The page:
medical day 12: a day of small simple tasks

we can’t remember what the television program/programme was (was it the original series of Fame? perhaps it was). but we DO remember the phrase:

take it down a thousand.

so if it was in a series set inside the high school of performing arts with some very highly strung performers, that would make sense.

we remember it best because, we’re sure you saw this coming……people used to say it to US when we were at University (dreaming spires – yes – Oxbridge, no – London, actually, closer to the Dr. Marten’s supplier up at Camden Market, love).

so today we took that advice (after yesterday’s depths of despair).

we took it down a thousand.

and did some very small simple tasks. and It Helped.

we posted some letters (walking very slowly – but a block further each time and resting lots).

we loved this machine. it took us a minute to stop thinking we were crazy (what’s new) and realize it really did say that on the screen. so we had to deal with a real person – which is hard (for so many reasons) and we have to lean forward so they can hear us and do lots of eye contact so they don’t bark at us and say “speak up!” like some sergeant major and then they catch sight of the inky black scar on our throat under the “steri-strips” and you can see the double-take. “tattoo gone wrong?” (then they look doubtfully at our big blue eyes and hair (natural, darlings) loosely pulled back in a clip and very sort of someone’s french-aunt-who-writes and the black cashmere sweater (clearly earns her own living) “had her neck done?” (yeah, sort of). and we say “thank you” (mostly with the eyes) and put the big black shades on again and drift out into the early autumnal sunshine on our way.

we have been known to, yes.

mt came for tea. we talked about Everything. especially magical things. mt is a bit of a magical being himself.

and we read a lot of newspapers (such a rare treat.) without giving too much away – we started our career on newspapers – actually That’s Not True. we started our career in RADIO. age 4. yes, you read that right.

come again?

yup. 4.

we wrote at 4. we were (this cannot come as a surprise to you darlings – Very Precocious).

we – um – performed – on Brighton Beach (the one in England) in one of those (probably seriously dubious in provenance) “seafront variety shows” where children are encouraged by (probably a rather creepy old guy) old shoe-shufflers from the boards to get up and sing a song.

we had no interest, even in those days, for doing What Everyone Else Does.

so – apparently – we got up on stage and started doing an extraneous sort of a jazz/spoken word/partly sung solo piece of our own making. god knows if we’d practiced. or whether it was divinely inspired.

anyway. it thoroughly impressed a certain Friend of our parents who was at that time married to one of their friends. he was a young up and coming “DJ” on the local radio station (which had just become a BBC station – we do like to start with the best ;-)

and we ended up writing jingles for him.

seriously.

so there you go.

our first job was age 4 and we wrote jingles (and sang them) for a BBC radio show.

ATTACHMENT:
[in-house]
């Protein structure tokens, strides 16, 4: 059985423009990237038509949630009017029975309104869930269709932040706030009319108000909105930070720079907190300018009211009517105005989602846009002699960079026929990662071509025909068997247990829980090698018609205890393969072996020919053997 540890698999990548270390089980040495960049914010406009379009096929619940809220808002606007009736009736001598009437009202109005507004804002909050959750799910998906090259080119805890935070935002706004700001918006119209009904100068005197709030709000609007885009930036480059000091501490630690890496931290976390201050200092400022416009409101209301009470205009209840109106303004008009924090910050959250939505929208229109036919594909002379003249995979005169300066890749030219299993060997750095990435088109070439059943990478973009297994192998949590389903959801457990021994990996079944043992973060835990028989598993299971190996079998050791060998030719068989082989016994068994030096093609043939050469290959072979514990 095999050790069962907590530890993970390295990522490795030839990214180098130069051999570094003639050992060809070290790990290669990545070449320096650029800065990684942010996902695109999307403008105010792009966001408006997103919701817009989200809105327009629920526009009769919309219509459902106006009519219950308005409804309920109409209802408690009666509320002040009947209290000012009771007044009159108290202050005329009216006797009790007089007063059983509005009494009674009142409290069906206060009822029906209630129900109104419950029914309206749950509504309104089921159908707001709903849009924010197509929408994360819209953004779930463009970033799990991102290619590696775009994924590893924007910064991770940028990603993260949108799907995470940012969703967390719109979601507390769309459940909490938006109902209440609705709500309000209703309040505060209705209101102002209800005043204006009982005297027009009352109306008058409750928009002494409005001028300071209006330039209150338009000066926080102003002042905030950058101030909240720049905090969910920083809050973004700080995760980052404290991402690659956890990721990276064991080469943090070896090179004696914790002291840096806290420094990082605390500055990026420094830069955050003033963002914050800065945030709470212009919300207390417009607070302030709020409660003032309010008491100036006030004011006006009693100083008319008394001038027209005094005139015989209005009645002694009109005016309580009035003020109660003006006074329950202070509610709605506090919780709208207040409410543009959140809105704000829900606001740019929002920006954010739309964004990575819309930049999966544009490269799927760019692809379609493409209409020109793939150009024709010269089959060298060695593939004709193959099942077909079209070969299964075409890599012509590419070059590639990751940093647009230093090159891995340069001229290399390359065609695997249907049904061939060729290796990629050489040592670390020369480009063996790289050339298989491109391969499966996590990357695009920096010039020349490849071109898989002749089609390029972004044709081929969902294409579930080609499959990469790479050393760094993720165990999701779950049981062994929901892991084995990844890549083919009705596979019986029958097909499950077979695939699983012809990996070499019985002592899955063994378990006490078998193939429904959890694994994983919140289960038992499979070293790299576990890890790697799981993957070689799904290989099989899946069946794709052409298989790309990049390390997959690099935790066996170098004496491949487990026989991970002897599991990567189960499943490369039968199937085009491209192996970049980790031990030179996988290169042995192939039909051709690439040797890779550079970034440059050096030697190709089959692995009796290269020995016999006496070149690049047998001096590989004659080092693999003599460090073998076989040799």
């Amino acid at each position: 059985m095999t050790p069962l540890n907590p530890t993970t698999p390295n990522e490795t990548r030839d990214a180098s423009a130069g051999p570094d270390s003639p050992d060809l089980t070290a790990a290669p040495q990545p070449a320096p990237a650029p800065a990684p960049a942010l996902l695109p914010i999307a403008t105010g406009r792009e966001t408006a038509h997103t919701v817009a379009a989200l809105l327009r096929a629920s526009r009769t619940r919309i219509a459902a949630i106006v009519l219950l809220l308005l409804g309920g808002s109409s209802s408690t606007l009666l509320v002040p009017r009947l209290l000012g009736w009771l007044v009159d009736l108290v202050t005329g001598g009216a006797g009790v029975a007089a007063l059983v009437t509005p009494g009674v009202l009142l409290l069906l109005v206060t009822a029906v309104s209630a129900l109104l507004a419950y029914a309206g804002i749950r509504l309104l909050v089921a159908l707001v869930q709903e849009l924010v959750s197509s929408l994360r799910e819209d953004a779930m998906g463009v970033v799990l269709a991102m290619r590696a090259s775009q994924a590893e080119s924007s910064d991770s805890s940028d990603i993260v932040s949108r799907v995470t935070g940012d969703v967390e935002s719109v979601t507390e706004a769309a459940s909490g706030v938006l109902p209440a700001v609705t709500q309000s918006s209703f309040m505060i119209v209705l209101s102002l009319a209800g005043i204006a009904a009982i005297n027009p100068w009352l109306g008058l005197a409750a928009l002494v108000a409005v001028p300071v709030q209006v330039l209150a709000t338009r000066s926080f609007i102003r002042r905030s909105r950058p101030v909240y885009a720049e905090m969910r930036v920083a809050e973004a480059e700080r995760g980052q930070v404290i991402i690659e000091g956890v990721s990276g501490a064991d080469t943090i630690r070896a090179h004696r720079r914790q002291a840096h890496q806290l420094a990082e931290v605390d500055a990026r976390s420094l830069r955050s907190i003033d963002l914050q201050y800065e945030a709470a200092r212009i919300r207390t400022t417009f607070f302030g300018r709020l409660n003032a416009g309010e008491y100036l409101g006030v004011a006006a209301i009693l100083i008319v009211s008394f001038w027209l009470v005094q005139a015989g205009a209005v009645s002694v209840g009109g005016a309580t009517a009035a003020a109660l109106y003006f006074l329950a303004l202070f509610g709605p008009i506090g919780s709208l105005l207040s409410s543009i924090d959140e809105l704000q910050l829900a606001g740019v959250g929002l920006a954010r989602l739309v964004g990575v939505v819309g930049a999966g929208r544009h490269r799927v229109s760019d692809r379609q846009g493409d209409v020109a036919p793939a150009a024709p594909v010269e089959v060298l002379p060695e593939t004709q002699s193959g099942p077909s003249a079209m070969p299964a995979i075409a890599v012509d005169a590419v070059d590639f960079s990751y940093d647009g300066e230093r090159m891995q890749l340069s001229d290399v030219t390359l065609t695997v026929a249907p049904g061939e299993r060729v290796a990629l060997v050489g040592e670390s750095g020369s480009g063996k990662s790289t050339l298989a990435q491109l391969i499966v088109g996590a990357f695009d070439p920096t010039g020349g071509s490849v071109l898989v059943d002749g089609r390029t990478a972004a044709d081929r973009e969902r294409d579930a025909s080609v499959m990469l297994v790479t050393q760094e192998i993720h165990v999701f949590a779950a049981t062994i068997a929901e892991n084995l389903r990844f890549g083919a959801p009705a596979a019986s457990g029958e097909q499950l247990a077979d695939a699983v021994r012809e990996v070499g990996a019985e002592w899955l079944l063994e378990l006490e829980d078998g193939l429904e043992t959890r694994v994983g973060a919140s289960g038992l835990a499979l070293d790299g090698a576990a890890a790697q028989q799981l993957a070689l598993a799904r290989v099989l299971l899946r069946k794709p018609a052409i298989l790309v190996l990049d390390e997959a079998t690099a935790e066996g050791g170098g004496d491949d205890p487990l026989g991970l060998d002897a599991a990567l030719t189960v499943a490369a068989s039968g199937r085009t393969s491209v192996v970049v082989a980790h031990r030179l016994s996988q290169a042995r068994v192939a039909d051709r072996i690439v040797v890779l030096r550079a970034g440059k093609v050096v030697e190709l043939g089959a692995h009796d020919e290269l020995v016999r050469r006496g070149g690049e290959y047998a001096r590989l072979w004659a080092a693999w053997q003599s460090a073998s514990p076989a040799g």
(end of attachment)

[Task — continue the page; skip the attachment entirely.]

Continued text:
not telling you which year but we’re pretty sure we were in a very nice pair of cord trousers and something in a shiny daisy yellow on the top.

it all starts somewhere.

today it started with posting a letter and moved into various small simple tasks like getting a coffee, reading a newspaper, buying stamps and talking on the sofa with a friend and falling asleep and taking the pills as prescribed and sleeping some more and making a simple lunch.

because that’s all we are capable of doing.

it was a pretty good day.

we know we’re still not responding to your lovely emails and comments. but we want to let you know that we Are Reading Them (and crying and smiling and being Very Grateful).

sleep well, darlings.

4 thoughts on “medical day 12: a day of small simple tasks

  1. rebecca trahan says:

    i think i may have been lucky enough to receive one of the letters you posted, or maybe it is just my ego talking. sending jst back to you soon. keep me posted sweet gloria. xx rst

  2. William Godwin says:

    ‘Chase me Charlie chase me’ That has so made my day.

    ‘My mother made me a Queer’
    ‘If I give her the wool will she make me one?’

    I won a primary school fancy dress parade dressed as a busty pop singer. Wig, boots, microphone. What must she have been thinking? I coverted the tin of toffees I won – they were divine.

    Keep it up my love, you’re doing brilliantly.

  3. Andrew Blackwood Marlay says:

    Dear Friend,

    Sounds marvelous and quite triumphant today. I do love the description of the entire post office moment…exquisitely detailed.

    From the audience (in house seats only, of course), I am thrilled to see you suddenly making a major move forward in recovery. Very ambitious day and looks like you got lots accomplished.

    I am thrilled for you.

    A. XOX

  4. jdeval says:

    Well this post of yours summons a memory.

    My own childhood song recital could never have led to a BBC assignment. I was about 3 or 4 when Dad took me to a pub to show me off to his friends. Apparently I was asked to sing a song and was lifted onto the bar to perform. I sang. Yes I sang, but not the song he anticipated: “Chase me, Charlie. Chase me, Charlie. Up the legs of me drawers. Wooo!”

    The post also reminds me of a recent fact in the news: one of the dreadful Koch brothers is opening a charter school. It is called The Oxbridge Academy, a high school in Palm Beach. Who’d have thought that the idea of Oxbridge could be so perverted?

    XO
    J

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